Wednesday, May 18, 2011
Salmon and Lentils
My diet mainly consists of fish, shrimp and chicken so I am always looking for ways to keep it new and exciting.
Salmon is one of my favorites and is so versatile–grilled, broiled, poached, as salmon cakes, on my salad, in dips... I typically refrain from searing foods because of the intense amount of smoke that it creates in the kitchen. But I decided to sear the salmon this time around and finish it in the oven. Boy was that an adventure!
Salmon is high in protein and a 4 oz serving of wild salmon provides a full day’s requirement of vitamin D. Salmon is also a good source of B12, niacin, and selenium, is an excellent source B6 and magnesium and contains omega-3 fatty acids. Benefits of omega 3 fats include controlling blood pressure, reducing bad cholesterol levels in the body, preventing and curing arthritis and other inflammatory diseases, and preventing cancer, particularly prostate and breast cancer.
The process of searing converts the natural sugars of the meat and any dry seasonings into a crispy outer layer, while preserving the juiciness of the meat’s interior. To sear a piece of meat you have to make sure the pan is extremely hot, between 300-500 degrees. The idea is for the dry meat and the hot pan to meet briefly until the surface of the meat is a solid dark brown, though not charred or blackened. For best results, bring the meat to room temperature, before searing, to allow the meat to relax. It is recommended that you do not use marinades with searing.
So I have my salmon and my extremely hot pan and I am tickled at the prospect of my dinner of salmon, lentils, a baked sweet potato and braised kale. I toss my salmon into the saucepan and the very instant that salmon hits the pan it looks like I have a 2-alarm fire at my house. I’m trying to resist the urge to pull the pan from the heat because there is smoke billowing all through the kitchen. But you should not take it off of the heat for at least 2 minutes so the bottom can get brown and crispy. After letting the salmon sear for the appropriate time, I placed the oven-safe sauté pan in the oven for another 5-7 minutes until the salmon was medium.
I am running through the kitchen fanning the smoke with the dish towel, trying to keep the alarm from going off. I am opening windows and doors. I am running the exhaust fan. I am trying to keep the rest of my dinner from burning, as I am focused on the smoke. If I had a video camera, I surely would have won $10k on America’s Funniest Home Videos.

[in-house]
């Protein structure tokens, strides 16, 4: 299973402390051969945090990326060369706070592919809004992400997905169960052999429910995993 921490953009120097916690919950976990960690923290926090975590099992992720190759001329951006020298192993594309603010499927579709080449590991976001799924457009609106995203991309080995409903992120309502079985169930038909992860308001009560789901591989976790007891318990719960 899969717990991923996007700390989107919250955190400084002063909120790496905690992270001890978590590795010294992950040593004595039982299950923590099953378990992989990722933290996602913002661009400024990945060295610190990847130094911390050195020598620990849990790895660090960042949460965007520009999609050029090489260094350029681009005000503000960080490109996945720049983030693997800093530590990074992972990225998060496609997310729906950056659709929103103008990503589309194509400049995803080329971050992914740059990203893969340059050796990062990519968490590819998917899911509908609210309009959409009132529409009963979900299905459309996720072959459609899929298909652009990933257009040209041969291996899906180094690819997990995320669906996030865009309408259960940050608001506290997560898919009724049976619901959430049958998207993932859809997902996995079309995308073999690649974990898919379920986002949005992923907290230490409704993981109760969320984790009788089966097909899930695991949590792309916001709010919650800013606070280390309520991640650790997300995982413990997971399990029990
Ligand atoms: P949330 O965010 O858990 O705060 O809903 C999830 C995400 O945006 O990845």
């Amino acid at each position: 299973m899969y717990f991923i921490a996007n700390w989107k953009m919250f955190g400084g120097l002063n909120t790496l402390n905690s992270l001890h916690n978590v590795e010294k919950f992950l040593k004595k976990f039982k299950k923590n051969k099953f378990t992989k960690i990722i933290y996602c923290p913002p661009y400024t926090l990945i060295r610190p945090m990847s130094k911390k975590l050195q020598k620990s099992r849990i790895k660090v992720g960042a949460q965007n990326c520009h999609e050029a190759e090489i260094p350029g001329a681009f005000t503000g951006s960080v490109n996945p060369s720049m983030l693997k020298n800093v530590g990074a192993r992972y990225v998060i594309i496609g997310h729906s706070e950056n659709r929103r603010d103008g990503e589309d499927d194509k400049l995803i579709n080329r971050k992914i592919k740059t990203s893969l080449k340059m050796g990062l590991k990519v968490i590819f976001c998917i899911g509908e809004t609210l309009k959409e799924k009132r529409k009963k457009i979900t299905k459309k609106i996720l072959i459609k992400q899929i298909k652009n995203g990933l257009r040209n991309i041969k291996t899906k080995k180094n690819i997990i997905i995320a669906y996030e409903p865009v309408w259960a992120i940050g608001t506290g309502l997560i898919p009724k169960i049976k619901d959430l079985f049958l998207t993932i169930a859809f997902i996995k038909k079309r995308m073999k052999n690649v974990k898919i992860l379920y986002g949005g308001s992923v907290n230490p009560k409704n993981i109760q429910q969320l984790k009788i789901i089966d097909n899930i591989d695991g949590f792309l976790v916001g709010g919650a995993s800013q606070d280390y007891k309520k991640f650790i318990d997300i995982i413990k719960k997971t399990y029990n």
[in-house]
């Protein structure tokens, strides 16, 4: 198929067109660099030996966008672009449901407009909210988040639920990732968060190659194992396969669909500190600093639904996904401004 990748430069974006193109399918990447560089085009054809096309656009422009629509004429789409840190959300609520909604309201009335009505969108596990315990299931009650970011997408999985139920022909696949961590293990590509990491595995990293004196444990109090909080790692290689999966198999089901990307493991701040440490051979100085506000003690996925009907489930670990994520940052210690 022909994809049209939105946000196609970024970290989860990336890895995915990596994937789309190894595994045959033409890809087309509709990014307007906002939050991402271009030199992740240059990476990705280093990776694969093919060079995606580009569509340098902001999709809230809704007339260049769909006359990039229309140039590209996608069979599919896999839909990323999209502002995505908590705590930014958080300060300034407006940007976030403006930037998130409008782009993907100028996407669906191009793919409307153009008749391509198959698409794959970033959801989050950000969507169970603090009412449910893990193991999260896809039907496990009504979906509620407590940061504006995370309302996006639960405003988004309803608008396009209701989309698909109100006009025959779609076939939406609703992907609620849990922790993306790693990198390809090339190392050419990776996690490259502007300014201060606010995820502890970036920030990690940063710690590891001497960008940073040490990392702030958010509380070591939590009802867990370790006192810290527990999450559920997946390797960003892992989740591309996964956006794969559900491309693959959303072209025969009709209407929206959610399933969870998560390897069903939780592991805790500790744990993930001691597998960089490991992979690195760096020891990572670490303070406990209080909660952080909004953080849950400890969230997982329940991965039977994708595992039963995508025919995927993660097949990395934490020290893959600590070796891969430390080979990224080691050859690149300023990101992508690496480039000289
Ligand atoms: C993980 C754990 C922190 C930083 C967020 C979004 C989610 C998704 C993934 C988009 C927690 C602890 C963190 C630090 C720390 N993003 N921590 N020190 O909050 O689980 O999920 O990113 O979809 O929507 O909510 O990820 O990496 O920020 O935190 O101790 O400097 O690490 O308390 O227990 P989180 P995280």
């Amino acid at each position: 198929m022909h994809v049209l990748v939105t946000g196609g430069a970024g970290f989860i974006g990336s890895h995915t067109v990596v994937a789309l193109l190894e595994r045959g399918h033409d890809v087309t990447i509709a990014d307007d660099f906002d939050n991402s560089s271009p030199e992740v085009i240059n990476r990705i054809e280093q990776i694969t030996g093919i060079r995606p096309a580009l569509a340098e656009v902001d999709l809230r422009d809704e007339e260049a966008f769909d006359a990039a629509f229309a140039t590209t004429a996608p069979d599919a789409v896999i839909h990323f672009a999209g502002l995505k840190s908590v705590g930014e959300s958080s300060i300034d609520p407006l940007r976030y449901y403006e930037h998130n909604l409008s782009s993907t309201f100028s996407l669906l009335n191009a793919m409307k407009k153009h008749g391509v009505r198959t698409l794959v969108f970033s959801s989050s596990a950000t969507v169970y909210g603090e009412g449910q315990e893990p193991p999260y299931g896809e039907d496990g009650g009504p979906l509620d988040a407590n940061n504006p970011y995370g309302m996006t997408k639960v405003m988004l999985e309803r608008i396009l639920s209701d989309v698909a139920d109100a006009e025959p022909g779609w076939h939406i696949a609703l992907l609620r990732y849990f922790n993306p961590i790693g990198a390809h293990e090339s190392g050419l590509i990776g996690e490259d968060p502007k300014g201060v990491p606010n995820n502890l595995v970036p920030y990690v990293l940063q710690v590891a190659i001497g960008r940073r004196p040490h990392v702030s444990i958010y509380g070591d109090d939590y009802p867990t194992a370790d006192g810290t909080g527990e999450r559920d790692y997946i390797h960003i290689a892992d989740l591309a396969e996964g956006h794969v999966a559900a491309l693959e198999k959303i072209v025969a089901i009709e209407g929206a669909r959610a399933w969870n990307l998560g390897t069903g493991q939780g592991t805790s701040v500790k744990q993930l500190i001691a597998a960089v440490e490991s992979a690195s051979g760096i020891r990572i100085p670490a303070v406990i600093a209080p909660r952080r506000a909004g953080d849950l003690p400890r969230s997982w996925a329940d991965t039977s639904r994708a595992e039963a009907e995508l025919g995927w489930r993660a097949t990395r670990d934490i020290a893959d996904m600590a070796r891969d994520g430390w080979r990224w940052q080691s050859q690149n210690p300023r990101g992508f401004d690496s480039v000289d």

But all that being said, that was the best salmon I ever ate…well, at my house anyway. So I would say that this is probably one of those treats only to be enjoyed on a rare occasion. Trust me, your poor kitchen, family, and the neighbors will thank you.
Salmon with Lentils
1⁄2 pound lentils
1⁄4 c extra virgin olive oil
2 c chopped yellow onions
2 c chopped leeks, white and light green parts only
1 tsp thyme
2 tsp kosher salt
3⁄4 tsp ground black pepper
1 tbsp minced fresh garlic
1 1⁄2 c chopped celery
1 1⁄2 c chicken stock
Place the lentils in a heat-proof bowl and cover with boiling water. Set aside for 15 minutes, then drain.
Heat the olive oil in a saute pan and add the onions, leeks, thyme, salt, and pepper and cook until the onions are translucent. Add the garlic and cook for 2 more minutes. Place the lentils in the sauté pan, along with the celery and chicken stock. Cover and simmer over low heat for 20 minutes or until the lentils are tender.
4-6 oz Salmon fillets
Salt and pepper to taste
Preheat the oven to 400 degrees F.
Heat a dry sauté pan over high heat for 3-4 minutes. Meanwhile, rub both sides of the salmon fillets with olive oil and season the top with salt and pepper. Place the salmon fillets, skin-side down, in the pan and cook over heat without moving them for 2 to 3 minutes, or until very brown.
Turn the fillets and place the pan in the oven for 5 to 7 minutes, until the salmon is cooked to medium. Serve.
All photographs are actual pictures of the recipe listed, prepared by Sweet Treats 'n Good Eats, and cannot be used without the owner’s consent.